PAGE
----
Electoral workers empty a ballot box to start counting ballots for the leadership vote in the self-declared Donetsk People's Republic and Lugansk People's Republic at a polling station in the eastern Ukrainian city of Donetsk on November 2, 2014. The vote in the self-declared Donetsk People's Republic and Lugansk People's Republic was condemned by Kiev and the West, but backed by Russia, billed as bringing a degree of legitimacy to pro-Russian authorities already in control of the two main rebel-held cities. (Dimitar Dilkoff/AFP/Getty Images)

RUSSIA HAS taken another significant step toward creating a puppet state inside Ukraine. Over the weekend the Moscow-controlled cities of Donetsk and Luhansk and nearby areas staged “elections” for the leaders of what Russian President Vladi­mir Putin calls Novorossiya. In so doing, they directly violated a Sept. 5 cease-fire agreement for eastern Ukraine that Mr. Putin had endorsed. Having promised to respect Ukrainian sovereignty (not counting Crimea), Russia now supports the renegade election and says the Ukrainian government should negotiate with separatist leaders.

Meanwhile, Russia and its proxies appear to be preparing for a new round of aggression. On Sunday, the Kiev government and Western journalists reported a renewed flow of troops and armor from Russia into the Donetsk area. Buzzfeed correspondent Max Seddon reported seeing a column of 31 unmarked military trucks along with “anti-aircraft weapons, ammunition boxes, radar systems, [and] a bus of gunmen.” This is another violation of the cease-fire agreement, which called for the withdrawal of Russian weapons and troops from Ukraine and the sealing of the border under international ­observation.

It’s not hard to guess what Mr. Putin has in mind. As it stands, the Donetsk-Luhansk ministates are not easily sustained; they lack a port, power supplies and access to the region’s principal airport. Alexander Zakharchenko, declared the winner in the “Donetsk People’s Republic,” is on record as saying his regime intends to capture the Ukrainian-held port of Mariupol as well as several large towns retaken by government forces last summer. In violation of the cease-fire, Russian-led forces already have been fighting to capture the Donetsk ­airport.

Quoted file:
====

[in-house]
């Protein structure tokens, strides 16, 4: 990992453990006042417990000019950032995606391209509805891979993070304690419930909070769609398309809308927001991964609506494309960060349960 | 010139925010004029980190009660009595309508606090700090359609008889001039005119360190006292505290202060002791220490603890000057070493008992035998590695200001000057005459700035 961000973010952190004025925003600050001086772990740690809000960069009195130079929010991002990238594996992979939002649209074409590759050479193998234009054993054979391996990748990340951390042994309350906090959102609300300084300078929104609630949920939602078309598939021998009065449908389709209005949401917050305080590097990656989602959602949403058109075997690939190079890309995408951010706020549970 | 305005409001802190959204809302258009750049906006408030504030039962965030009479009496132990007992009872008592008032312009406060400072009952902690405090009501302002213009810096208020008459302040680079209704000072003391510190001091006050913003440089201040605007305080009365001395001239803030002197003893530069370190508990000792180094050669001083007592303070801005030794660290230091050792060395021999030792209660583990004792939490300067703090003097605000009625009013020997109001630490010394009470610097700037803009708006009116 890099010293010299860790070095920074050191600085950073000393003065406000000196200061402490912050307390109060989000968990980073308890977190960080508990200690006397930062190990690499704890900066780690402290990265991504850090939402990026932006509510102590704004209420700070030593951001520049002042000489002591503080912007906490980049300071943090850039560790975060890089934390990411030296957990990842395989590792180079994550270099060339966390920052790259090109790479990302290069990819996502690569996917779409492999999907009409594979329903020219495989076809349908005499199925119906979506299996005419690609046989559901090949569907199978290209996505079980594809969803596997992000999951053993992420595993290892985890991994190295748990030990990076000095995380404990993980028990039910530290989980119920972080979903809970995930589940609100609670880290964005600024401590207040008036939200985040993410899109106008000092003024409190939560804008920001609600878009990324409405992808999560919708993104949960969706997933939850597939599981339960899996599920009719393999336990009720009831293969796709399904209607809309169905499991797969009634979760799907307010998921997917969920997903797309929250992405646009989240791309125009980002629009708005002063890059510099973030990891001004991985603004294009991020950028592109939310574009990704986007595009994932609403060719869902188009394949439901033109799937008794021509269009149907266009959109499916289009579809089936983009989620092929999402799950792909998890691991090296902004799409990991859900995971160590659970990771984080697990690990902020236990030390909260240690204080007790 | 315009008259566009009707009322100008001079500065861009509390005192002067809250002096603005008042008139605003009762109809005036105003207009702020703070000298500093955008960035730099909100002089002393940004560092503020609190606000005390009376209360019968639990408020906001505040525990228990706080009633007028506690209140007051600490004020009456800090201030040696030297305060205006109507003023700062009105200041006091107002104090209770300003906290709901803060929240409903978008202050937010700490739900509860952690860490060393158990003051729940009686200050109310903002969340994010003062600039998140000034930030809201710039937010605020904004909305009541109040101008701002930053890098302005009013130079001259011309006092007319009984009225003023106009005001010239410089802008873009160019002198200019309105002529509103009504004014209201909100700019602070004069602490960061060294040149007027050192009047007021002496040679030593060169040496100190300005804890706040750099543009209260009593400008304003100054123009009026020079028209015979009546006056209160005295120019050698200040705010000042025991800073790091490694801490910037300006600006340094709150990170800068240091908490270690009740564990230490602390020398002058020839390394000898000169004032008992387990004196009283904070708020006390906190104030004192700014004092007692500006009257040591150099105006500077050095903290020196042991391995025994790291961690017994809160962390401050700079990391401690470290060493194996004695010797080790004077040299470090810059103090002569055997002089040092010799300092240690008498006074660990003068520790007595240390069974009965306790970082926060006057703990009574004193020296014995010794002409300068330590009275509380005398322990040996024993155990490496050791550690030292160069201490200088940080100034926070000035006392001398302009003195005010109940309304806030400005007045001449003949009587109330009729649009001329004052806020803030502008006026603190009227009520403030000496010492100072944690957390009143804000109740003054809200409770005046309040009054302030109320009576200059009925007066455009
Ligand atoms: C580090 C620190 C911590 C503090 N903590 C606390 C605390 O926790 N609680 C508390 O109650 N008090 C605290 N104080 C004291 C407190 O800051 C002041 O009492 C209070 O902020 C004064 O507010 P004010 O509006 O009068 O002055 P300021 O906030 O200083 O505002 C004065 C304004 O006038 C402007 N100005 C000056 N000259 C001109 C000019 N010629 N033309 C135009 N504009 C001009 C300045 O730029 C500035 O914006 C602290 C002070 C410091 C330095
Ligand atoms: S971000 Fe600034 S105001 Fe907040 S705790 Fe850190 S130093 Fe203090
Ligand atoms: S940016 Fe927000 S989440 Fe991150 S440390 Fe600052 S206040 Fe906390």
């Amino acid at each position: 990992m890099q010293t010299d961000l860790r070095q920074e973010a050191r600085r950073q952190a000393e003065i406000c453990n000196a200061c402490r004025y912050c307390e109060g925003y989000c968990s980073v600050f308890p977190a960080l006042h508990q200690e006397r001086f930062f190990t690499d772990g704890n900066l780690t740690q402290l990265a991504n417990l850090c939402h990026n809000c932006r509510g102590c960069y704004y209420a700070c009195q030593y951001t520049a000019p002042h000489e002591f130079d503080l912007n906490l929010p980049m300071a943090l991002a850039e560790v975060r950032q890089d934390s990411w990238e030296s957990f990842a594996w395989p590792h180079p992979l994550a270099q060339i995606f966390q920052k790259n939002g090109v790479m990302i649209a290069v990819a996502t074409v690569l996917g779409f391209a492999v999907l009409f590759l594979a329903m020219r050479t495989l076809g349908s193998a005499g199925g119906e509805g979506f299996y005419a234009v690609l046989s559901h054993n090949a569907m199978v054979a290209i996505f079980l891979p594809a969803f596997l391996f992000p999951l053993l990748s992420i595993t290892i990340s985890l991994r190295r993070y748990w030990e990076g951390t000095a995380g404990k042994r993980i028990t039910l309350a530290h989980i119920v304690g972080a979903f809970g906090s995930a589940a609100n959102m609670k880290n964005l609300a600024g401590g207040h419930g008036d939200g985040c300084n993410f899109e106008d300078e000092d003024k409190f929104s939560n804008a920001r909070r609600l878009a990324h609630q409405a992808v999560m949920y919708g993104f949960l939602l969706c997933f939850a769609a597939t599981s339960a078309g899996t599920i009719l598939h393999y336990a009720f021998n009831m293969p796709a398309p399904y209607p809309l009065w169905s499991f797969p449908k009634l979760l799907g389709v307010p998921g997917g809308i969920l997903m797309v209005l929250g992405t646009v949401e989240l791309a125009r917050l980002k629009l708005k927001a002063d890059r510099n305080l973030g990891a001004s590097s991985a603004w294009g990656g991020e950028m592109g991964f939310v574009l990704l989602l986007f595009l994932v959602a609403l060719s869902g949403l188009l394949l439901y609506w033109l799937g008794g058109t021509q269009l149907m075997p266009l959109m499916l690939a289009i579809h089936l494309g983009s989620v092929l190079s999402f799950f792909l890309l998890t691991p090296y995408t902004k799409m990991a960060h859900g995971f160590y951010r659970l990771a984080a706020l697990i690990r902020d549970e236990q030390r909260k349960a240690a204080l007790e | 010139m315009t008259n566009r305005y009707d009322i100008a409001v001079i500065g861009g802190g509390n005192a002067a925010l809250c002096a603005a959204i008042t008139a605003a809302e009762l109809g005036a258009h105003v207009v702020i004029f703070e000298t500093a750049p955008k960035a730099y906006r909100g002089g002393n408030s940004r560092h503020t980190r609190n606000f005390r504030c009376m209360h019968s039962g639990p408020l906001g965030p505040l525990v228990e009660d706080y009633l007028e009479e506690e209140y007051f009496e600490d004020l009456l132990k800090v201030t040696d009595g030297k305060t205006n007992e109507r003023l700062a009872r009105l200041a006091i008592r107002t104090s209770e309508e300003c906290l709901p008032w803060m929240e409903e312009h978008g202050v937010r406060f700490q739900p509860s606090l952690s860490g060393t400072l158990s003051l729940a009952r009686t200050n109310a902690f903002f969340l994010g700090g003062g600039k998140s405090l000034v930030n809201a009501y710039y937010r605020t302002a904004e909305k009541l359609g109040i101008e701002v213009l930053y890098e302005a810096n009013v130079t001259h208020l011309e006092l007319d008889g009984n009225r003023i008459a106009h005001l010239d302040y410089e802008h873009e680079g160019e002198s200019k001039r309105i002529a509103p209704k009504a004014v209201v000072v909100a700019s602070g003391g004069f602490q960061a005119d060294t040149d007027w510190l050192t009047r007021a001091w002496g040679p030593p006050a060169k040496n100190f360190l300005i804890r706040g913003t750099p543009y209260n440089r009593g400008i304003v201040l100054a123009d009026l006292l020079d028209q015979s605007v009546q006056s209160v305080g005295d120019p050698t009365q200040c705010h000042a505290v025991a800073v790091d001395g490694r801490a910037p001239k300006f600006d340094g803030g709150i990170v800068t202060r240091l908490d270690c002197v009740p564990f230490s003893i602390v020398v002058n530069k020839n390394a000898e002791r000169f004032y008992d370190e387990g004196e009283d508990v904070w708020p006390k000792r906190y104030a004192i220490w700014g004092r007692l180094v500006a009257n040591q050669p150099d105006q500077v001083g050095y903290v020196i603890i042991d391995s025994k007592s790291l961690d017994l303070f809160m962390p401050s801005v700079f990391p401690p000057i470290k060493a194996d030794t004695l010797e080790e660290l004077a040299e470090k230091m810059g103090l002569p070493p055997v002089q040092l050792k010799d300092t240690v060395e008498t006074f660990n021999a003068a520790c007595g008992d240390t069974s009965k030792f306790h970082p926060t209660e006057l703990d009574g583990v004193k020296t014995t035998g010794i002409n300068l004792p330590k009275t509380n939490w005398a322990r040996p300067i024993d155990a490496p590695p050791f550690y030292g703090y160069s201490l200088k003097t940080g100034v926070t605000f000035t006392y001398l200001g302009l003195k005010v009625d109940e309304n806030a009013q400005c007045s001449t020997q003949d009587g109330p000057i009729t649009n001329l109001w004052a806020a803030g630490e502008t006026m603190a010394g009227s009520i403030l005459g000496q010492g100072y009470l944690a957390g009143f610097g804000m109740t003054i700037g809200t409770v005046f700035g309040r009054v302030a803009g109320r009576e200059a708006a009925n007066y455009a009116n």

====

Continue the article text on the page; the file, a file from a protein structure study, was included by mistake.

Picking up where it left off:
Once “Novorossiya” is consolidated, Mr. Putin will have achieved his principal strategic aim in Ukraine. He already has incorporated a sizable piece of Ukraine, the Crimean Peninsula, into Russia, and human rights assaults on the Tatar minority there go pretty much unremarked in the West. Now he will be able to use the territory he controls in eastern Ukraine to permanently destabilize the government in Kiev and ensure that it does not fulfill its mandate to economically integrate Ukraine with the European Union. It’s the same strategy he has pursued in Georgia and Moldova, where “frozen conflicts” created and sustained by Russia have endured for decades.

If the Obama administration and its European Union allies have a plan to prevent Mr. Putin from completing this coup, it isn’t evident. The Kremlin has shrugged off Western sanctions while compensating Mr. Putin’s cronies for their losses. U.S. and German spokesmen denounced the weekend elections, and Berlin vaguely threatened further sanctions. But both governments have refused Ukraine’s increasingly desperate requests for military assistance, including defensive weapons, that might deter a new Russian offensive.

On Monday Vice President Biden went out of his way to correct himself after saying that Russia had “invaded” Ukraine; the White House still bans that term, as if lexicological make-believe will somehow erase the thousands of Russian troops stationed inside Ukraine. More worrying is the administration’s make-believe about its policy, which officials actually seem to believe has been a success. Mr. Biden said of the crisis: “We’ve put it under control.” In fact, a big chunk of eastern Ukraine is now under the control of Mr. Putin — and it will be Moscow, not the White House, that determines what happens next.